NASA’s newest Earth observation satellite has managed to reach orbit.
The nearly $1 billion PACE mission, which the Trump administration has tried to cancel four separate times, launched atop a SpaceX Falcon 9 rocket early this morning (Feb. 8) from Cape Canaveral Space Force Station in Florida. .
Once up and running, PACE will make important observations of Earth’s atmosphere and climate and allow scientists to assess the health of our oceans like never before.
“What excites me most is that PACE will profoundly advance our understanding of how our oceans work and how they relate to the broader Earth system,” said Karen St. Germain, director of NASA’s Earth Science Division, during a pre-launch briefing on Sunday (February 4).
“PACE will show us the biology of the oceans on a scale we have never been able to see before,” he added.
Related: Earth is getting hotter at a faster rate despite promises of government action
A smooth and fast launch
The Falcon 9 lifted off from Cape Canaveral’s Space Launch Complex 40 today at 1:33 a.m. EST (06:33 a.m. GMT), after several days of delay caused by bad weather.
About 7.5 minutes after launch, the rocket’s first stage returned for a vertical landing at Landing Zone 1, a SpaceX facility on the Cape. It was the fourth launch and landing of this particular booster, according to SpaceX’s mission description.
Just five minutes later, the Falcon 9 upper stage deployed PACE (whose name is short for Plankton, Aerosol, Cloud, Ocean Ecosystem) into a Sun-synchronous orbit (SSO) about 420 miles (677 kilometers) above Earth. Earth – about 70% higher. than the International Space Station flies.
In SSOs, which pass through Earth’s poles, satellites see each patch of land at the same solar time every day. Lighting conditions are therefore consistent, allowing spacecraft to monitor or detect changes to the Earth’s surface more easily. For this reason, SSOs are popular destinations for weather and spy satellites.
By the way, PACE is the first US government mission to be launched into polar orbit from Florida since November 30, 1960. On that day, a Thor Able Star rocket took off on that trajectory but failed, raining debris over Cuba . , some of which apparently killed a cow. Rather than risk more incidents, the US decided to conduct all of its subsequent polar launches from Vandenberg Air Force Base (now Vandenberg Space Force Base) in California – until now.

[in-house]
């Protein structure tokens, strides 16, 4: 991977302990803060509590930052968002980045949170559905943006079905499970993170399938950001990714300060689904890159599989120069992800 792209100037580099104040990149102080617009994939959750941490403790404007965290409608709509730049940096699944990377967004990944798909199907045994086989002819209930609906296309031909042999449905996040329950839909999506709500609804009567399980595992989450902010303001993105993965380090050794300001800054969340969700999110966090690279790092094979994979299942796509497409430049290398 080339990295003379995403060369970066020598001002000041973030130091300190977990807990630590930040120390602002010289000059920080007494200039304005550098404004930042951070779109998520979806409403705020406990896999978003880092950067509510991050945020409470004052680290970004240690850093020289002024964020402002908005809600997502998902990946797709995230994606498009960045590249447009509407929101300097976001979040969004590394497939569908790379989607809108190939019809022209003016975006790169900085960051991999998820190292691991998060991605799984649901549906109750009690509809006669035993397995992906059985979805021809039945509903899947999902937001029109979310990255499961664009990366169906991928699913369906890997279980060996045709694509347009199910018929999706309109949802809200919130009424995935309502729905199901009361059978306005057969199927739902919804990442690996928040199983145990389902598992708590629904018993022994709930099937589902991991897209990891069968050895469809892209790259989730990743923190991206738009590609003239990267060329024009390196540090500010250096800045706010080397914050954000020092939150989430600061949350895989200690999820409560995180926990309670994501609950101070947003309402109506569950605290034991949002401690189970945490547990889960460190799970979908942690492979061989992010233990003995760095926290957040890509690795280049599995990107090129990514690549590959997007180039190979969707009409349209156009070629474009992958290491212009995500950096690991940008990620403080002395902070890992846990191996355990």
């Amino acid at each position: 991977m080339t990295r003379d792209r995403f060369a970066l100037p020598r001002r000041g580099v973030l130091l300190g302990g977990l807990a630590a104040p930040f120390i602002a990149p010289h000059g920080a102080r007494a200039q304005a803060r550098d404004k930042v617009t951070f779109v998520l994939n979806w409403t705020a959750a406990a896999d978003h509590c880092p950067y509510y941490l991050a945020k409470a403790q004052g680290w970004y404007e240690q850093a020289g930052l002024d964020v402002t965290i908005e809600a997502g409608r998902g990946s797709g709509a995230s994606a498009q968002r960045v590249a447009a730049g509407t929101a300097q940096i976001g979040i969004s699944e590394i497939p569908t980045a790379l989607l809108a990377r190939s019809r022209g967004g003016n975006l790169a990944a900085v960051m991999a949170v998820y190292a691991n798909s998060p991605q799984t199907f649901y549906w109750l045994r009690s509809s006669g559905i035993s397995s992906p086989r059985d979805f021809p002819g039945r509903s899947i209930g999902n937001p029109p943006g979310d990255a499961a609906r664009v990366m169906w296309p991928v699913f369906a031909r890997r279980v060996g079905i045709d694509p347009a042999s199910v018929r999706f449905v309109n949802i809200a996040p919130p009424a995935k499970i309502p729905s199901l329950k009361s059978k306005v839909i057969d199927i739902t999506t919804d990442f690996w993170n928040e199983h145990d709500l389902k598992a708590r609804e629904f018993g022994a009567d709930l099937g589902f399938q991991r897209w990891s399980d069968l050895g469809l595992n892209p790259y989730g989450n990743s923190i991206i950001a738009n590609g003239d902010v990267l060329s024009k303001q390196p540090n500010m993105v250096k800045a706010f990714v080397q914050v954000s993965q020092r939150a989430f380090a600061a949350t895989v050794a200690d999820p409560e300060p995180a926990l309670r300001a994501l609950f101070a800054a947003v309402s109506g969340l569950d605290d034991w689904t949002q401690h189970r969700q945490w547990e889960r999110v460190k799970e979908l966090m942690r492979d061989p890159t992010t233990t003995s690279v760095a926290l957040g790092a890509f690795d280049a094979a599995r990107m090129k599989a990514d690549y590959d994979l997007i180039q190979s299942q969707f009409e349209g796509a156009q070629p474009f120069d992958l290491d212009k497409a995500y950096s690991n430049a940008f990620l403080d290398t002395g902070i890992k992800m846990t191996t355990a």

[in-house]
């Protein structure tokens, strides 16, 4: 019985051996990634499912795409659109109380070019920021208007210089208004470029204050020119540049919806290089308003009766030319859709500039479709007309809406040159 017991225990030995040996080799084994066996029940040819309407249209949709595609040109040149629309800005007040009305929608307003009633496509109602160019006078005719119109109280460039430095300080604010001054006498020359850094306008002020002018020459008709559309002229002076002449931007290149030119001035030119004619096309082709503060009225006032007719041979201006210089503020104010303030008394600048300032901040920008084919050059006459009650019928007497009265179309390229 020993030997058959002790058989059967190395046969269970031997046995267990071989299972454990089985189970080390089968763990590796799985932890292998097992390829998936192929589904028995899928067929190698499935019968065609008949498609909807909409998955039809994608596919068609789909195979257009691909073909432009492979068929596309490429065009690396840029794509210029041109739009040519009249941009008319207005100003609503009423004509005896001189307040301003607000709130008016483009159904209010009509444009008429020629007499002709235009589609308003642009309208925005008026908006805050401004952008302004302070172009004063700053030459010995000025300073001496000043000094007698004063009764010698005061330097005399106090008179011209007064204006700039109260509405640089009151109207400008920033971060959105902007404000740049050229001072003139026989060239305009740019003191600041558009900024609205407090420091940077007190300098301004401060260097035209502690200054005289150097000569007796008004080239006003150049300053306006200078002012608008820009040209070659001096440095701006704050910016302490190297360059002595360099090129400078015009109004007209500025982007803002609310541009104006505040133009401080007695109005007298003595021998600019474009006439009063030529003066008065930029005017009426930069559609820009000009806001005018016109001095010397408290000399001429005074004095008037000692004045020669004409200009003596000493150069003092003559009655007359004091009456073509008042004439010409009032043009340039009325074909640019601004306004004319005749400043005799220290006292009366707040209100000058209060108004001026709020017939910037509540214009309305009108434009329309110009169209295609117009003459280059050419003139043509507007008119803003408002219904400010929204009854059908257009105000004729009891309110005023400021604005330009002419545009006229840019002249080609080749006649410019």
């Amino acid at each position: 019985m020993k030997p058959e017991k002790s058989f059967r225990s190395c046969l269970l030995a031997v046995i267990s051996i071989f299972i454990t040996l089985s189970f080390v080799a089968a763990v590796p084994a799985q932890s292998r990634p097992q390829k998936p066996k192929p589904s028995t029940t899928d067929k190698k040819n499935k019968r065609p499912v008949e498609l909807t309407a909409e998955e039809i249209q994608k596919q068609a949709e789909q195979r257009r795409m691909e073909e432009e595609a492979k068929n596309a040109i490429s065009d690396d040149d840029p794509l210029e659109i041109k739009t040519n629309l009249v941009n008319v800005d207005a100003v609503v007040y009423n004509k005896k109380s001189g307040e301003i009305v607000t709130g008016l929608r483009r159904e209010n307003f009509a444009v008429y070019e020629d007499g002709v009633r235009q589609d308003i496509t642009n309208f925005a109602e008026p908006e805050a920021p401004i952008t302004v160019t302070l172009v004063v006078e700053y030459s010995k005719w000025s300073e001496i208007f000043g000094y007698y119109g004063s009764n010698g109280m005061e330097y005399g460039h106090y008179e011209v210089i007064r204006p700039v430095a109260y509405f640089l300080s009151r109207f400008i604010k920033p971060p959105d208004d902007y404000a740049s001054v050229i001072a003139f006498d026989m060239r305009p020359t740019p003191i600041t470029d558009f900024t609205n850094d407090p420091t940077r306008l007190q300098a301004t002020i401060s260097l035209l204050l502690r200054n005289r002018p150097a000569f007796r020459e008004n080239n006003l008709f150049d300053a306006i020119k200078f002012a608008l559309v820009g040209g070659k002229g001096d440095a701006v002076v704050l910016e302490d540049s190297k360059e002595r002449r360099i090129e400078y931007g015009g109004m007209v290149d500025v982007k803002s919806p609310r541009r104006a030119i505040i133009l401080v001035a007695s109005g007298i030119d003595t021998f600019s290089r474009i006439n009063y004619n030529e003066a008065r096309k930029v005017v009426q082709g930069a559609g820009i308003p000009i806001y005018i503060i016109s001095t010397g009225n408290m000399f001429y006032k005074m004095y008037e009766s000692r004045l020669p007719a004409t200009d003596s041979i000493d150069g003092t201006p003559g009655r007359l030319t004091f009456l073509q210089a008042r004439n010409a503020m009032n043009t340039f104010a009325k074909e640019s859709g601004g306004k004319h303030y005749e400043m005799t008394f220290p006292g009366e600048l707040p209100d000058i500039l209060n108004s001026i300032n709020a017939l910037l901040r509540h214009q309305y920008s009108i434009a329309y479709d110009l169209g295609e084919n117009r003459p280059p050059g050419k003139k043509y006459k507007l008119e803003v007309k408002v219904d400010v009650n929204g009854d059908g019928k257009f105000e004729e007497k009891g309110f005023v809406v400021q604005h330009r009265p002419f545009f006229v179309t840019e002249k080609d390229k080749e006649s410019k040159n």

That said, PACE wasn’t the first mission of any kind to be launched into polar orbit from the Florida Space Coast in six decades: SpaceX completed 11 such commercial missions before sending PACE on its way.
The color of the ocean
PACE handlers will now work to bring the 3.2-meter-long spacecraft and its various subsystems up to speed. After this verification period, the satellite can begin its scientific work.
This work will be done by three instruments. One of them, a spectrometer called the Ocean Color Instrument (OCI), will map the ocean’s many hues in great detail and over an unprecedented range, from near-infrared to ultraviolet wavelengths.
These colors are determined by the interaction of sunlight with particles in seawater, such as chlorophyll produced by photosynthetic plankton, the base of the marine food chain. Therefore, OCI will reveal a lot about the health and state of ocean ecosystems, according to PACE team members.
“PACE’s unprecedented spectral coverage will provide the first global measurements designed to identify phytoplankton community composition,” NASA officials wrote in the PACE mission description. “This will significantly improve our ability to understand changes in Earth’s marine ecosystems, manage natural resources such as fisheries, and identify harmful algal blooms.”
The satellite’s other two instruments are polarimeters. They will measure how the oscillation of light on a plane, known as polarization, is affected by passage through the ocean, clouds and aerosols (particles suspended in the atmosphere).
“Measuring the polarization states of shortwave UV light at various angles provides detailed information about the atmosphere and ocean, such as particle size and composition,” NASA officials wrote in the mission description.
Therefore, PACE’s contributions to Earth and climate science will be many and varied, agency officials stress.
“PACE will provide more information about the oceans and atmosphere, including new ways to study how the ocean and atmosphere exchange carbon,” said Kate Calvin, NASA chief scientist and senior climate advisor, during Sunday’s briefing.
“In addition to the information that PACE will provide that will help us understand long-term climate, PACE will also provide us with information about the oceans and air quality that can help people today,” she added.
Related: Climate change: causes and effects
A difficult path to the launch pad
PACE overcame many adversities on its way to the launch pad. For example, President Donald Trump’s administration attempted to cancel the mission on four separate occasions in its budget proposals for fiscal years 2018, 2019, 2020 and 2021. But Congress always allocated the necessary funds, saving PACE from the roadblock. .
The mission also faced delays and cost overruns. In 2014, NASA capped the total price of the mission at $805 million, with launch scheduled for 2022. The cost rose, however, to $948 million.
But the wait and the money will be worth it, according to St. Germain, who compared PACE favorably to NASA’s flagship James Webb Space Telescope.
“This will teach us about the oceans the same way Webb teaches us about the cosmos,” she said.